Centre for Rural Community Leadership and Ministry

doctor of ministry (dmin) in Rural Ministry and Community Development

The Saskatoon Theological Union, with the guidance and support of CiRCLe M, is offering this accredited graduate degree in a cohort-based, distance-education format.

(click here for a listing of course descriptions) (click here for upcoming courses)

This 3-year Doctor of Ministry degree program aims to help rural ministers lead their congregations in more effective engagement with their communities.   The program is interdisciplinary and will be drawing on resources and teachers from theology, rural sociology, rural health care and other disciplines.

Each cohort of students will meet together for three, one-week periods each year to do an intensive course. In the third year students who elect to do a thesis will work on that while the rest will take two more courses. The cohort will graduate together at the end of the three years. 

  • If you have a master's level degree in theology and are interested in honing your skills in rural ministry and community development this is for you. 
  • The program is open to anyone in any denomination or faith group.
  • The emphasis in this degree is on working out of your context. So students’ employers (congregations, judicatories or agencies) must agree in writing to release and support their church worker for the periods of time during each year needed for the study. And of course the study will directly benefit, not just the ministers but the ministry sites. 
  • Open this document for a look at how this program might benefit your congregation and community. 
  • Open DMin Manual (PDF)
  • Open DMin Application Form (Word)
  • Open DMin Application Form (PDF)
  • Open DMin Class Schedule
    • Cohort #2 (start date = August 2012) (PDF)
    • Cohort #3 - TBA

Cost:

  • Costs for the whole 3 yr program are projected to be about $10,200 which includes course tuition, program fees and colloquia costs.

    Costs can be offset by grants for the ministry project (from church foundations for example), by church continuing education funds, graduate scholarships from the STU schools, etc.

  • Remember too, that as a DMin, this program is meant to develop expertise in ministry practice. So it is not intended to add onto, but intensify your ministry and be fully integrated into it.

    Your site takes it on with you as a way of extending their own ministry.  The site would contribute release time for your presence at courses and to do reading and assignments.  They help conceive, carry out and report on the ministry project, and hopefully contribute to any travel and accommodation costs. In return they would experience fresh expressions of ministry, new outreach in their community, and new skills transferred from what you and they learn and do together.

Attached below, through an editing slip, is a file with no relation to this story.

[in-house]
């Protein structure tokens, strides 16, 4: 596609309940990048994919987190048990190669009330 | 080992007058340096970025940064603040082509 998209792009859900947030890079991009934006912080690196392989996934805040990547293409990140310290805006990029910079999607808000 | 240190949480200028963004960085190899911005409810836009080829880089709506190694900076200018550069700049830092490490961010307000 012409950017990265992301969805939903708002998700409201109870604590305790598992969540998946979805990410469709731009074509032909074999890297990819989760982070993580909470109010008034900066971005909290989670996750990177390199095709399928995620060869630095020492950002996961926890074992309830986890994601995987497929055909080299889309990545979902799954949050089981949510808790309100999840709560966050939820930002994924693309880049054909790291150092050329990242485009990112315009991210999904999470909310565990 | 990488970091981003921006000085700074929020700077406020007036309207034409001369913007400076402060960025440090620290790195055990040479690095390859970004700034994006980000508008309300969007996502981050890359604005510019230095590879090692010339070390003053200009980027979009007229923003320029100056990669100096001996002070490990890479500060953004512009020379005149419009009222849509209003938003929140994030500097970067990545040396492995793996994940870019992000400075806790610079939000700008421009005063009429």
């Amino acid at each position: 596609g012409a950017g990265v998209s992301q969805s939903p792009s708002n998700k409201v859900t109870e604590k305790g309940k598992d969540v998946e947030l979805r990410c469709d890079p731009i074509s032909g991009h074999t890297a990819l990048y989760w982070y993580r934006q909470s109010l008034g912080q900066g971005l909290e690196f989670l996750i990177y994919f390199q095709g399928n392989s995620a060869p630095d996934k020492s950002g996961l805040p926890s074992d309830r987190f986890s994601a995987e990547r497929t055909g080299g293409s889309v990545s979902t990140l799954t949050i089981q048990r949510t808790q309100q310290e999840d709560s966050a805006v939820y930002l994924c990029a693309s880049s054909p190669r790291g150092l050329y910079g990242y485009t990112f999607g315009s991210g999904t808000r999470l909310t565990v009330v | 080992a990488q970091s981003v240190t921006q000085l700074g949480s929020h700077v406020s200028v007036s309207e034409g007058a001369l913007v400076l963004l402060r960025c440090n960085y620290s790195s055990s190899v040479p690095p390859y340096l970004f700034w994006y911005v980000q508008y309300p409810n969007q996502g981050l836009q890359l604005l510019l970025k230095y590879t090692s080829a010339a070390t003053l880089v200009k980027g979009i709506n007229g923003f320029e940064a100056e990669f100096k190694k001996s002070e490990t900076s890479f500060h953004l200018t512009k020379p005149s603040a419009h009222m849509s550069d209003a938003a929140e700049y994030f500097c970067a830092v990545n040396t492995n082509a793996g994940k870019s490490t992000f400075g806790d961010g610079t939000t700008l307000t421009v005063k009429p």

For more information contact:

Below are the students from the 2009-11 Rural STM and DMin Class. They are from Alberta, Saskatchewan and Manitoba, and from United, Anglican and Lutheran churches. 

   

What are the Students Doing?


One of the goals of the DMin in Rural Ministry and Community Development is for our students to become resource people within their denominations.  This goal is being met. For example...

Greg Kiel (Lutheran, Swift Current, SK) is leading a synod-sponsored study of small churches. 


Catherine Holland (Anglican, Oyen, AB) did an appreciative inquiry with youth at the request of the Alberta Health Services and she also served as a consultant for them on the development of mental health capacity in the region.

Tim Wray (Lutheran, Millet, AB) was keynote at the MNO (Manitoba/Northwestern Ontario) synod convention and at the Alberta synod youth gathering on how small communities, congregations and youth groups can make a big impact.

Leigh Sinclair (United, Slave Lake, AB) spoke to the Athabasca diocese (Anglican) on women in rural communities, held a workshop on the Church’s response to stress in rural communities in Lloydminister AB, and will be speaking on rural ministry and community development to an Anglican Women’s Conference in Collington, Alberta in May 2011.

Lois Knudsen-Munholland (Lutheran, Strasbourg, SK) is engaging residents in a senior’s home to build community within by facilitating story-telling  and appreciative inquiry.

 

About the photo (above):

Awarding of 19 Diplomas in Indigenous Anglican Theology at the 2008 Convocation of The University of Emmanuel College-College of Emmanuel and St. Chad in partnership with the Dr. William Winter School of Ministry in the Diocese of Keewatin.

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